In 2015, FPF raised more than $125,000 in online donations for Chelsea Manning's legal defense stemming from her conviction under the Espionage Act for leaking information to WikiLeaks. [18] Notwithstanding the January 2017 commutation of her sentence and May 2017 release from prison, Manning's military appeal is ongoing. [19]

As of June 2018, FPF accepts donations with crypto-currencies. [20] On April 16th, 2021, Edward Snowden raised 2,224 ETH (around $5.4 million) to benefit Freedom of the Press Foundation through the sale of an NFT on foundation.app. This signed work, titled "Stay Free," combines the entirety of a landmark court decision ruling the National Security Agency's mass surveillance violated the law, with the portrait of the whistleblower by Platon. [21] This is the largest donation in the history of the organization.

Technical projects

In October 2013, FPF took over the development of SecureDrop, a free software whistleblower submission system developed in part by the late programmer and transparency activist Aaron Swartz. [22] Swartz developed SecureDrop with Kevin Poulsen and James Dolan. Dolan moved it to FPF upon the death of Swartz. [23] The SecureDrop system facilitates anonymous communication between two parties using the Tor Network, and allows whistleblowers to contact journalists without ever exchanging one another's identities or contact information.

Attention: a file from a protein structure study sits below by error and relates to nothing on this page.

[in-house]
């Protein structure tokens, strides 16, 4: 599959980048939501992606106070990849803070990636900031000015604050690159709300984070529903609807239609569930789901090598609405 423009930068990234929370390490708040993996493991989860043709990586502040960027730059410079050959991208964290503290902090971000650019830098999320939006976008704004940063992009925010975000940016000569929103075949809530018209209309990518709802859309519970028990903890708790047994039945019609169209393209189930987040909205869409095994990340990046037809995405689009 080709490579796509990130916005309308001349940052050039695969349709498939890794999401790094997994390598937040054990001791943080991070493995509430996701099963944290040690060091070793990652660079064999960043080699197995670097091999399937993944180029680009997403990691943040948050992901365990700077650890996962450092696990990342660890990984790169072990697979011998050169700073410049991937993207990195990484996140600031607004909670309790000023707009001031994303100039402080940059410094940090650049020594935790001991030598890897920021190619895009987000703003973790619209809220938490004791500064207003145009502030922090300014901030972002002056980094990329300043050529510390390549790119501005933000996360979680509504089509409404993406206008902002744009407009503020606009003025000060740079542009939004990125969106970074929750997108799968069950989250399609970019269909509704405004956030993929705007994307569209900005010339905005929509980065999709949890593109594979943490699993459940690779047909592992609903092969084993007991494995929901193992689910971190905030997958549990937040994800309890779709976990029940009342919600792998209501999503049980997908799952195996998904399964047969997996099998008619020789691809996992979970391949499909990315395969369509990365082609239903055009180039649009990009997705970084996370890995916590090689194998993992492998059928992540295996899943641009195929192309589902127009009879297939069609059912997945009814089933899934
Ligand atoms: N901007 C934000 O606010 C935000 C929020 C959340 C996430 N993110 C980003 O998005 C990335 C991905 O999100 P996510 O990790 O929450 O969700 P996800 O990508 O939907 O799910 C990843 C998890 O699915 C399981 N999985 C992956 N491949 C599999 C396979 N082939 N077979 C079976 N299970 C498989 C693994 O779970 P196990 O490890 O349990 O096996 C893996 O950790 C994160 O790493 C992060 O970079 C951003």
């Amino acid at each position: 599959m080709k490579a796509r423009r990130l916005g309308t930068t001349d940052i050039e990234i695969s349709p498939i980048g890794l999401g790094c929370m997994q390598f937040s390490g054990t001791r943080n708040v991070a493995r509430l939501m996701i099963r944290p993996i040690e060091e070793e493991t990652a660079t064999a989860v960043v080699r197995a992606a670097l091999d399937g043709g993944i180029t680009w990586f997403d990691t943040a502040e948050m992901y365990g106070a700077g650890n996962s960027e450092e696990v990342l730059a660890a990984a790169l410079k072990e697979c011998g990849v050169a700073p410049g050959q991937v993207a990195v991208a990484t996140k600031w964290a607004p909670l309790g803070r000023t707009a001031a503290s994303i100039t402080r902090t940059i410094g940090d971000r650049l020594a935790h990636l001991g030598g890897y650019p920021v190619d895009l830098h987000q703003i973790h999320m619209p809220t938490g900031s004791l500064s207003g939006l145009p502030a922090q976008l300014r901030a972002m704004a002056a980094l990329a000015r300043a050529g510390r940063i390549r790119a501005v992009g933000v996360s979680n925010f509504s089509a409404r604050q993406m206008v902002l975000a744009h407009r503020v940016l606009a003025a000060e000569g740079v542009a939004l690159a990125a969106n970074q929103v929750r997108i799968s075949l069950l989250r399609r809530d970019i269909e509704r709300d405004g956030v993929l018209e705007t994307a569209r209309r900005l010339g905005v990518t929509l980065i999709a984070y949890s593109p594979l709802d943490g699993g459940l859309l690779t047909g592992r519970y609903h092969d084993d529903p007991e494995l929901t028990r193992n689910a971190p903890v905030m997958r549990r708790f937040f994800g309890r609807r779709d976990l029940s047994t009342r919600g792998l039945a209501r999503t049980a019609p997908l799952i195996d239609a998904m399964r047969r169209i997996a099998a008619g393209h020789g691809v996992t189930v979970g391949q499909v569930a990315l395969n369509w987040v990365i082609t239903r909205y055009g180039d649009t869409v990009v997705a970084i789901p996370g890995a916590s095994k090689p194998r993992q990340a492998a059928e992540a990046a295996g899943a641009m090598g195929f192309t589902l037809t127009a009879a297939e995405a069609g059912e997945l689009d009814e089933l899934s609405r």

The system is now in use at more than 65 news organizations, [3] including The New York Times , The Washington Post , The Guardian , ProPublica, HuffPost , NBC News, and The Intercept . [24] According to a study done by the Columbia Journalism School, it has since successfully led to the publication of many stories at the news organizations that use it. [25]

FPF also teaches journalists how to use other encryption methods and digital security tools to better protect their sources.

In collaboration with The Guardian Project, FPF released a free and open-source mobile app named Haven in 2017. Haven turns an Android device into a security sensor and, optionally, alerts the device owner to activity occurring in its vicinity. [26]

Freedom of the Press Foundation has been involved in several Freedom of Information Act cases surrounding journalists' rights and government transparency.

In January 2016, FPF's lawsuit against the Justice Department revealed that the US government has secret rules for targeting journalists with National Security Letters (NSLs) and FISA court orders. [27]

In March 2016, another FPF lawsuit showed that the Obama administration secretly lobbied against bipartisan Freedom of Information Act reform in Congress, despite the bill being based word-for-word on the Obama administration's supposed transparency guidelines. [28]

Awards

FPF co-founders Daniel Ellsberg, John Perry Barlow, Trevor Timm, and Rainey Reitman won the 2013 Hugh Hefner First Amendment award for their role in founding FPF. [29] The organization was the recipient of the Society of Professional Journalists' James Madison award in 2016. [30]

See also

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References